Exploring the finest in VR that Europe has to offer, VR Days, spanning across 3 action packed days in Amsterdam has seen speakers from giants including The Guardian, BBC, Google and Samsung to the more localised companies including Holodeck, Force Field and The Mill.
Each individual had something new to add to the conversation on how VR & AR will affect our ever growing digital driven lives but in this feature we’re going to explore:
- The effect that VR is going to have on our entertainment consumption
- How it will change the way games are made
- Why AR is the latest trend for games
Exploring the “Church of VR”
Speaking with Nikki van Sprundel, head of VR Days content curation for the “Church of VR” (A collection of great content in VR) we explored what it was like putting together this year’s lineup of experiences:
“It’s been a very fun time having over 200 applications for the church of VR. There were a few things that I looked at, mainly the way they use the medium, the way they tell a story and it was key to have a lot of variation.”
Nikki also went on to mention “It’s still a big trend to focus on the empathy within VR, and to get people in a space where people wouldn’t normally be. syfy too is being published alot along with smaller trends that explore VR within VR, which is a great way to get to explore the medium.”
A wave of change
Diving deeper, (quite literally) into how VR is changing the way we experience our games and media, Marijke Sjollema from the Dolphin Swim club went on to explain why their unique concept of including both physical elements (in this case a swimming pool) and VR changes the game.
“Our brains believe that VR is reality and our body physically reacts to that making it a powerful medium. Your skin is one of your biggest organs meaning there is a lot of sensitivity there. Adding water to that experience makes it even more immersive.”
With so many talented developers and creatives exhibiting on the show floor, they too had much to add when we speak about the way in which they now need to approach making a game.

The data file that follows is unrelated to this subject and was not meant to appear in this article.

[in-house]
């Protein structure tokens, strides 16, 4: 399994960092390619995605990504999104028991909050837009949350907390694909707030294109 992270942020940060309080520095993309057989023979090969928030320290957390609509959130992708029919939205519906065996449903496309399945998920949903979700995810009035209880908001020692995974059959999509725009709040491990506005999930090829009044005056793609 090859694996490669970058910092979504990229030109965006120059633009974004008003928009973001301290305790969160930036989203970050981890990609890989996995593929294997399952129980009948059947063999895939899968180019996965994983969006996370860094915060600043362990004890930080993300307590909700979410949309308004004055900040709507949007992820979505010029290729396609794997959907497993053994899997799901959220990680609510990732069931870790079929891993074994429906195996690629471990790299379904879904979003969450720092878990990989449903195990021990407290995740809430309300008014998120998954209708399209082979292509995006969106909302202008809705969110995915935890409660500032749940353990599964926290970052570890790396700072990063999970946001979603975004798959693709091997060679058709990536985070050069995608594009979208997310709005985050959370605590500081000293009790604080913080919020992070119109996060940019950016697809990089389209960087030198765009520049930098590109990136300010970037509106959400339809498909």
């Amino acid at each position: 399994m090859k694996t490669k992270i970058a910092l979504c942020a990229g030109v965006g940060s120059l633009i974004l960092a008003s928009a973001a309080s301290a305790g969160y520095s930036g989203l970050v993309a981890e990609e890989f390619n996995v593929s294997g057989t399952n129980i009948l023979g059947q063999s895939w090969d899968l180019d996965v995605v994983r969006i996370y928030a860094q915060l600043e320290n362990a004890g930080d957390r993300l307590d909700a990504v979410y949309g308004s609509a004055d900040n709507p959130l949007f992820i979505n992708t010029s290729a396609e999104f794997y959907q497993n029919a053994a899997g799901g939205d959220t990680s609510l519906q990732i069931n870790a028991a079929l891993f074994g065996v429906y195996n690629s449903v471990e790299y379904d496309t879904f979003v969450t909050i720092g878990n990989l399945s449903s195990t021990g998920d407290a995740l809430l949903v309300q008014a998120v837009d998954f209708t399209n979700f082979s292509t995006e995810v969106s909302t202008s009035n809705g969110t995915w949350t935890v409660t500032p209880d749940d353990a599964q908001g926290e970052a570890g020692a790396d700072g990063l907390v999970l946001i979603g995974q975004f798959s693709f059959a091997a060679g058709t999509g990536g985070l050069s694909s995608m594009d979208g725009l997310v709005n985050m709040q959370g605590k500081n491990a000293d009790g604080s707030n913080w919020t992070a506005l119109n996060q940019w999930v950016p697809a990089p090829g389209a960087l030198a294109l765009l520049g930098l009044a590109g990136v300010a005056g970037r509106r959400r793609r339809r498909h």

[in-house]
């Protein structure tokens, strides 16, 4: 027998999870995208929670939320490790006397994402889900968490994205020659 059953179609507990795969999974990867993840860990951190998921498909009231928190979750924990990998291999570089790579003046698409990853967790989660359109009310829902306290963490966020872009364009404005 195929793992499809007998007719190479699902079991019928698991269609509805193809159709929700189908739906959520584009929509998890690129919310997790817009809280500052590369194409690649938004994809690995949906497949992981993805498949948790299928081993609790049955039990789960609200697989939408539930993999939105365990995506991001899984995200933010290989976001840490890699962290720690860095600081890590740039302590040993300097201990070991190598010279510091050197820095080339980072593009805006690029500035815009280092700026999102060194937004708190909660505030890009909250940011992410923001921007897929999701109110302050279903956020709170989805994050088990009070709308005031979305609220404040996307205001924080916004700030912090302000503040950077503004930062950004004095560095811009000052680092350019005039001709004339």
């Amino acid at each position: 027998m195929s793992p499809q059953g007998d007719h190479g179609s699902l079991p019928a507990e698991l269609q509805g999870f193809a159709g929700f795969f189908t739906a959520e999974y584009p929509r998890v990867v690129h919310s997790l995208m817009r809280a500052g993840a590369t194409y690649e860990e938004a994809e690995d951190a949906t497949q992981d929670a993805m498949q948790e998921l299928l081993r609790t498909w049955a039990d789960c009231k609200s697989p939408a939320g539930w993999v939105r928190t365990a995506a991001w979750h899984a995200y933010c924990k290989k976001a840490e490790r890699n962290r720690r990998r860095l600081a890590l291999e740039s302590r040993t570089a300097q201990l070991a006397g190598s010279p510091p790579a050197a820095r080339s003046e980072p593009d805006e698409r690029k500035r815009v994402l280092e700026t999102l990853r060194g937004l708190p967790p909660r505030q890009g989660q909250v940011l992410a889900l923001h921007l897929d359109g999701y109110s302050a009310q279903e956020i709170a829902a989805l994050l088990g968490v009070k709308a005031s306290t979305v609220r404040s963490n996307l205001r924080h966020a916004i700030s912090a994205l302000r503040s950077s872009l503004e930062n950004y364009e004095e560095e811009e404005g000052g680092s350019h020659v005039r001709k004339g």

Terence Mosca who works for Tequila Works who earlier this year released the puzzle adventure game ‘Rime‘ spoke to us about their new VR game ‘The Invisible hours” which utilizes time mechanics and the explorative power to create an experience.
When Terence spoke more about this it was very easy to understand the ways in which game developers are overcoming the learning curve for VR.
“Theres the creative questions, the production question and the market question. Firstly moving to motion capture, allowed us to capture real life emotions and shorten our production timeline”
Terence then went onto speak about how their movement mechanics adapted as well, “for some users that are not used to VR, we utilised a sticky mode where you can connect yourself to a character and follow them along”
The new buzz word for games…
AR too has been a big topic of buzz at this years VR Days, whether it is just speculation hype from the recent news of Apple’s AR Kit or Google’s AR Core for android, it is unknown.
However one thing’s for certain AR is going to make its way into our lives just as much as VR.
Small Netherlands based AR company, Playmax who have been working closely with the new generation of Asus AR phone technology spoke to us about why AR is beginning to be so important for your average consumer and business.
AR is becoming more mainstream now, because it is much more accessible for much more people and this is mainly down the having AR on your phone
When looking at this side of the story it really starts to make sense with the number of smartphone users forecasted to grow from 2.1 billion in 2016 to around 2.5 billion in 2019.
With so many people having the ability to use this technology people are starting to notice.
When looking into the AR gaming aspect of things, Ruben also mentioned how the rise in location based games could be making a big impact in the coming years.
“AR enables location based games to allow multiple people to share experiences all together, things are moving really fast and proper experiences will be here within a year.”
With more people able to play together in the same space things are instantly made more sociable for people.
When you take a closer look, human beings are incredibly social creatures which makes interactions with technology in the physical world much more appealing to general consumers at the moment.
Where will we be in just 5 years?
As the day starts to wrap up at the 2017 VR Days the spirit and collaboration between a constantly evolving community of creators will continue to grow and see a new movement of games, experience and projects in both Virtual Reality and Augmented reality.
Are you a developer or creative in the games industry? How has the impact of VR & AR affected your views of the future of yours or others games? Make sure to let us know in the comments below or email [email protected]